Employment Law

EEOC Wellness Regs Survive Injunction Request

The U.S. Equal Employment Opportunity Commission’s (EEOC) regulations on wellness programs took effect January 1, as planned, despite a last-minute attempt to halt them in court.

Wellness

The rules control how employers implement employee wellness programs under both the Americans with Disabilities Act (ADA) and the Genetic Information Nondiscrimination Act (GINA). Among other things, the rules allow employers to offer participation incentives, up to 30% of the total cost for self-only coverage.

The EEOC issued these rules to clarify what it considered a “voluntary wellness program” permitted by the ADA and GINA and to harmonize its criteria, at least in part, with the wellness program rules issued by other agencies under the Health Insurance Portability and Accountability Act (HIPAA) and Affordable Care Act (ACA).

After the EEOC released the final rules in May 2016, AARP sued, alleging that the 30% allowance would render programs involuntary, in violation of the ADA and GINA. Effectively, the rules allow employers to increase premiums by up to 30% if employees choose not to participate in a wellness program, the organization alleged.

AARP also argued that the rules represent such a change from the EEOC’s previous position that they’re “arbitrary and capricious,” in violation of the Administrative Procedure Act (APA).

The group asked a federal district court judge to enjoin the rules, preventing them from taking effect at the beginning of the new year, until the court could review them on their merits.

Noting that an injunction is “an extraordinary and drastic remedy,” Judge John D. Bates of the U.S. District Court for the District of Columbia denied AARP’s request.

Bates considered several factors: (1) irreparable harm if the rule is not enjoined; (2) AARP’s likelihood of success on the merits; and (3) the balance of harms and the public interest.

None of the factors weighed in AARP’s favor, Bates determined. Nothing in the ADA or GINA seems to foreclose the EEOC’s interpretation, he said. And as for the “arbitrary and capricious” argument, AARP failed to show that a court is likely to conclude that the EEOC violated the APA.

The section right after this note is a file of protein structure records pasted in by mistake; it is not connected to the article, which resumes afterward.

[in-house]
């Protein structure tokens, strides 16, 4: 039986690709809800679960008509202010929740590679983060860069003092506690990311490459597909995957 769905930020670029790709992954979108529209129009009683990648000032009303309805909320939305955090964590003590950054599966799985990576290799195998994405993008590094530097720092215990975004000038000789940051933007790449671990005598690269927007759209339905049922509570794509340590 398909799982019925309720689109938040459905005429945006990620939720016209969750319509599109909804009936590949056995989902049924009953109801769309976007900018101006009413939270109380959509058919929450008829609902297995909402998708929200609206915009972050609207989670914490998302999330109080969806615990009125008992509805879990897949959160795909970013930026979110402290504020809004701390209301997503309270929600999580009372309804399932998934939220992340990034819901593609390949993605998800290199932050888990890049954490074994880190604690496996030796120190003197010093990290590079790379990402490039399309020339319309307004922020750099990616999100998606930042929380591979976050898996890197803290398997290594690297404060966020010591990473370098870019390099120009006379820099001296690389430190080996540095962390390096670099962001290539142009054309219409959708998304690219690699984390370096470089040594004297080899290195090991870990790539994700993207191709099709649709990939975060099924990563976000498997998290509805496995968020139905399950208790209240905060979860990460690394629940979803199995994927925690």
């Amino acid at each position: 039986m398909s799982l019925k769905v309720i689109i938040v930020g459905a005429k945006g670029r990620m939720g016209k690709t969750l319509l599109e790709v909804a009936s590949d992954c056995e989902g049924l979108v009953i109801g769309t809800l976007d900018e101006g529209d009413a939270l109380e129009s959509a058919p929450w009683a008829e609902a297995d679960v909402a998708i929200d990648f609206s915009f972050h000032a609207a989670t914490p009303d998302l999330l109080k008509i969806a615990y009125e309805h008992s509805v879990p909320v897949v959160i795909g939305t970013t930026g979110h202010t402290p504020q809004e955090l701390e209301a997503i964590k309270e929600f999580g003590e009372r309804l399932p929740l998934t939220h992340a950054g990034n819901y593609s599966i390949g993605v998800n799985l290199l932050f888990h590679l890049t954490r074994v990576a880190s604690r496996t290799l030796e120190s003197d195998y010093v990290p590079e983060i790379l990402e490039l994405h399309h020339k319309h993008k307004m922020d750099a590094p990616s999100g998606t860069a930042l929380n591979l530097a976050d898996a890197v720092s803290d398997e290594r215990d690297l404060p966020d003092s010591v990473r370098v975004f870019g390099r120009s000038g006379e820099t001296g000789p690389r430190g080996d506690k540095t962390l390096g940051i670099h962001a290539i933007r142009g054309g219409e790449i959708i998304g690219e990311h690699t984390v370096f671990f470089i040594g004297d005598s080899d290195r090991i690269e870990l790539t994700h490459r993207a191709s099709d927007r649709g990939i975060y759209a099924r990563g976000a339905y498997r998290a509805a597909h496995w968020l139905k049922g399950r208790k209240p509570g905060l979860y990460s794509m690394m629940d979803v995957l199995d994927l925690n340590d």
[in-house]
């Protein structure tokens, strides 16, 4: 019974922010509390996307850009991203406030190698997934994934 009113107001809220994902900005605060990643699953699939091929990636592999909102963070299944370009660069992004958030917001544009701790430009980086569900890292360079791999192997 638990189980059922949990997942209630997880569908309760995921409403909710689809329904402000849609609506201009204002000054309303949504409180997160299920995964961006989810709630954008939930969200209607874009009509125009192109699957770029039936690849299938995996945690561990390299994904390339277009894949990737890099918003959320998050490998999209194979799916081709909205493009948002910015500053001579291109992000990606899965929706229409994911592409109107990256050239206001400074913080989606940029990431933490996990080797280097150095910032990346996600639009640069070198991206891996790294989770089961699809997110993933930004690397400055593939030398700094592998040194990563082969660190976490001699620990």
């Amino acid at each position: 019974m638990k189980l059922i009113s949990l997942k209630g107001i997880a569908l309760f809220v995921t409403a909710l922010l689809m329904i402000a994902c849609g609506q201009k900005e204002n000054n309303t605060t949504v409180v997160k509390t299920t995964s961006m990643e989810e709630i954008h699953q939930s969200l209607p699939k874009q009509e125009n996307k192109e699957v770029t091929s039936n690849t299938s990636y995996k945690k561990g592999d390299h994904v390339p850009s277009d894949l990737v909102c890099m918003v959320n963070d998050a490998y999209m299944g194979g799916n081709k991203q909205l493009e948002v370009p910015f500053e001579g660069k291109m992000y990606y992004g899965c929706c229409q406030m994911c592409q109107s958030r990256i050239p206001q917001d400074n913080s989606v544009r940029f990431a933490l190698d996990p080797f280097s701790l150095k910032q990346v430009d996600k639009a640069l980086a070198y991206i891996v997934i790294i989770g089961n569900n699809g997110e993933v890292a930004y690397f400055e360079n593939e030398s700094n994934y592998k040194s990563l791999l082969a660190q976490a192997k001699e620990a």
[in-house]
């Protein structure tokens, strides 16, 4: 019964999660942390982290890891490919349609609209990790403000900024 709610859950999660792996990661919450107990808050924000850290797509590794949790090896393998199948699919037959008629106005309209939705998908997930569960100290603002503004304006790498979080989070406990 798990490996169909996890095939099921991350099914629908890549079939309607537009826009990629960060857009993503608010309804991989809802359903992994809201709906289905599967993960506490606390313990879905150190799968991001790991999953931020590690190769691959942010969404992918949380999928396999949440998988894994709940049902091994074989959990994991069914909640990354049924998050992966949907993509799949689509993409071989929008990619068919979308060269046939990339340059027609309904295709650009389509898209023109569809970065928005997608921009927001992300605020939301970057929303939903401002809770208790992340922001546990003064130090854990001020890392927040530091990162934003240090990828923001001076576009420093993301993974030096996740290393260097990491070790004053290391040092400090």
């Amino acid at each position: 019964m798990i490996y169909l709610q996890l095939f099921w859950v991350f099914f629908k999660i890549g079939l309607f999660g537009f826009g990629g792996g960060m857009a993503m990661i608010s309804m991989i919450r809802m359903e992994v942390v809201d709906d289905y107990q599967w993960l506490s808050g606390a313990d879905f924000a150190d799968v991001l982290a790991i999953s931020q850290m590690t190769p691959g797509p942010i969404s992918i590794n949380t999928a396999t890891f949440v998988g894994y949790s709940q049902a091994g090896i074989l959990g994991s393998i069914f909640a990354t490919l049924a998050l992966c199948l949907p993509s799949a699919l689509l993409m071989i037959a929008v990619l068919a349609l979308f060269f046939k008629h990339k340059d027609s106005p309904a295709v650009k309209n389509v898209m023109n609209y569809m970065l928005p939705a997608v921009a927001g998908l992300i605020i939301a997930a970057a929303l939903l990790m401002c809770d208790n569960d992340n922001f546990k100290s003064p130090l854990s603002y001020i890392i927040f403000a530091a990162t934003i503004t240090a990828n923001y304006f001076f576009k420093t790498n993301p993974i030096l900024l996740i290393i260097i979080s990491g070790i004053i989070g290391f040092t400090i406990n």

“To be clear, the Court is not concluding that [EEOC] has shown a substantial likelihood of success,” the judge wrote in his order. “This case raises important questions about the complex interaction of the ADA, GINA, the ACA, and HIPAA that implicate the public interest on all sides, and the Court will have the opportunity to consider these questions carefully once the administrative record has been produced and further briefing ensues. At present, however, the burden of demonstrating success on the merits rests on AARP, and it has failed to meet that burden.”

Bates also took issue with AARP’s timing. The rules were finalized in May 2016, but AARP didn’t bring its suit until October. “Enjoining the rules now will cause uncertainty for employers as to the lawfulness of their wellness programs—and uncertainty for employees as to the terms and cost of their health insurance,” he said. “Such a disruption across the entire national employment arena is not warranted based on the showing AARP has made here to date. And it would be particularly inappropriate to cause such widespread disruption given AARP’s unexplained delay in bringing this challenge.” (AARP v. EEOC, No. 16-cv-02113 (D.D.C. Dec. 29, 2016))

Other judges haven’t been so reluctant to use this “extraordinary” measure on Obama administration employment initiatives. The U.S. Department of Labor’s overtime rules, “blacklisting” rules, and persuader rules all were enjoined in late 2016. A judge also recently blocked provisions of the U.S. Department of Health and Human Services’ ACA nondiscrimination rules.

But AARP says its fight isn’t over yet. “While AARP is disappointed in this result, it is only a temporary setback,” Dara Smith, an attorney with AARP Foundation, said in a statement. “We fully intend to continue pursuing the case to ensure that disclosure of personal and family medical information to wellness programs is truly voluntary, as provided under the civil rights laws.”

“The court’s decision made clear that the judge hasn’t made a final decision yet and that he will thoroughly review all facts and arguments in this exceptionally complicated case at the next stage, when both sides have fully briefed all issues,” Smith added.

For more information on the wellness regulations’ requirements, see EEOC issues final employee wellness program rules: The ADA rule and EEOC issues new wellness rules: The GINA rule.

Editor’s Note: David A. Slaughter, JD, contributed to this report.

Kate TornoneKate McGovern Tornone is an editor at BLR. She has almost 10 years’ experience covering a variety of employment law topics and currently writes for HR Daily Advisor and HR.BLR.com. Before coming to BLR, she served as editor of Thompson Information Services’ ADA and FLSA publications, co-authored the Guide to the ADA Amendments Act, and published several special reports. She graduated from The Catholic University of America in Washington, D.C., with a B.A. in media studies.